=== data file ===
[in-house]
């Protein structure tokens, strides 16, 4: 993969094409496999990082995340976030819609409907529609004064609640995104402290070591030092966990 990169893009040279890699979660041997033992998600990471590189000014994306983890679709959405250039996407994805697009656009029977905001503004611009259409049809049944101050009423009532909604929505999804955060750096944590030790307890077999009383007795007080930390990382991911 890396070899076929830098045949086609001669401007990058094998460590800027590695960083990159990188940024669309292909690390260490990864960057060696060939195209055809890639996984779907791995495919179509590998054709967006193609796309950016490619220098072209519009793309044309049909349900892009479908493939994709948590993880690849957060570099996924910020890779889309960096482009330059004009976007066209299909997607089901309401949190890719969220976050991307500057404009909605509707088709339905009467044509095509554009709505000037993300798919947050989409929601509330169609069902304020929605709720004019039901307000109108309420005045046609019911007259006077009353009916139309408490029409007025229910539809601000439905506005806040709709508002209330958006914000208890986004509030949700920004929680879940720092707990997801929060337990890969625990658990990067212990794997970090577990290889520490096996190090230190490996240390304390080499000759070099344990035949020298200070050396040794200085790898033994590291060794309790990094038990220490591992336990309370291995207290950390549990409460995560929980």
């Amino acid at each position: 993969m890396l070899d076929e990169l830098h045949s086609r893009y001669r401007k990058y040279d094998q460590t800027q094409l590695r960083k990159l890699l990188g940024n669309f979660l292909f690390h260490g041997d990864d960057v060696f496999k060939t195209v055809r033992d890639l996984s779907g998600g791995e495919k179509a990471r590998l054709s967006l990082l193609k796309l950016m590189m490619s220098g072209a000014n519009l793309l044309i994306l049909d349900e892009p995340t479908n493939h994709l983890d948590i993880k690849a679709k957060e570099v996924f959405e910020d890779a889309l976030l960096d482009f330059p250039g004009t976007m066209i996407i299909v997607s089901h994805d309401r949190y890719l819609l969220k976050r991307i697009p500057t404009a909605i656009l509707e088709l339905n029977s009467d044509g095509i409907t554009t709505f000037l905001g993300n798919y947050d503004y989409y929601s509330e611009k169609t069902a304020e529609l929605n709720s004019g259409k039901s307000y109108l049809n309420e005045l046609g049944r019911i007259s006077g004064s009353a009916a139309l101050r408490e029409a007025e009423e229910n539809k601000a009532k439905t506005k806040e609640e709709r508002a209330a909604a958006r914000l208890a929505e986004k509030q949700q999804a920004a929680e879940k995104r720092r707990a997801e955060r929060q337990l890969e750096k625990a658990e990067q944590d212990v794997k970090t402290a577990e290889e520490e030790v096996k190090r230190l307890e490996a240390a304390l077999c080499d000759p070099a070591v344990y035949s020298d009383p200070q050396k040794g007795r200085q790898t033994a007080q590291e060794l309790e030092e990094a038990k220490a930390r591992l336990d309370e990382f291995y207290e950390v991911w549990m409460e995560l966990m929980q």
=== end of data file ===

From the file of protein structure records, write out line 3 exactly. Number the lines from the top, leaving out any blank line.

């Amino acid at each position: 993969m890396l070899d076929e990169l830098h045949s086609r893009y001669r401007k990058y040279d094998q460590t800027q094409l590695r960083k990159l890699l990188g940024n669309f979660l292909f690390h260490g041997d990864d960057v060696f496999k060939t195209v055809r033992d890639l996984s779907g998600g791995e495919k179509a990471r590998l054709s967006l990082l193609k796309l950016m590189m490619s220098g072209a000014n519009l793309l044309i994306l049909d349900e892009p995340t479908n493939h994709l983890d948590i993880k690849a679709k957060e570099v996924f959405e910020d890779a889309l976030l960096d482009f330059p250039g004009t976007m066209i996407i299909v997607s089901h994805d309401r949190y890719l819609l969220k976050r991307i697009p500057t404009a909605i656009l509707e088709l339905n029977s009467d044509g095509i409907t554009t709505f000037l905001g993300n798919y947050d503004y989409y929601s509330e611009k169609t069902a304020e529609l929605n709720s004019g259409k039901s307000y109108l049809n309420e005045l046609g049944r019911i007259s006077g004064s009353a009916a139309l101050r408490e029409a007025e009423e229910n539809k601000a009532k439905t506005k806040e609640e709709r508002a209330a909604a958006r914000l208890a929505e986004k509030q949700q999804a920004a929680e879940k995104r720092r707990a997801e955060r929060q337990l890969e750096k625990a658990e990067q944590d212990v794997k970090t402290a577990e290889e520490e030790v096996k190090r230190l307890e490996a240390a304390l077999c080499d000759p070099a070591v344990y035949s020298d009383p200070q050396k040794g007795r200085q790898t033994a007080q590291e060794l309790e030092e990094a038990k220490a930390r591992l336990d309370e990382f291995y207290e950390v991911w549990m409460e995560l966990m929980q």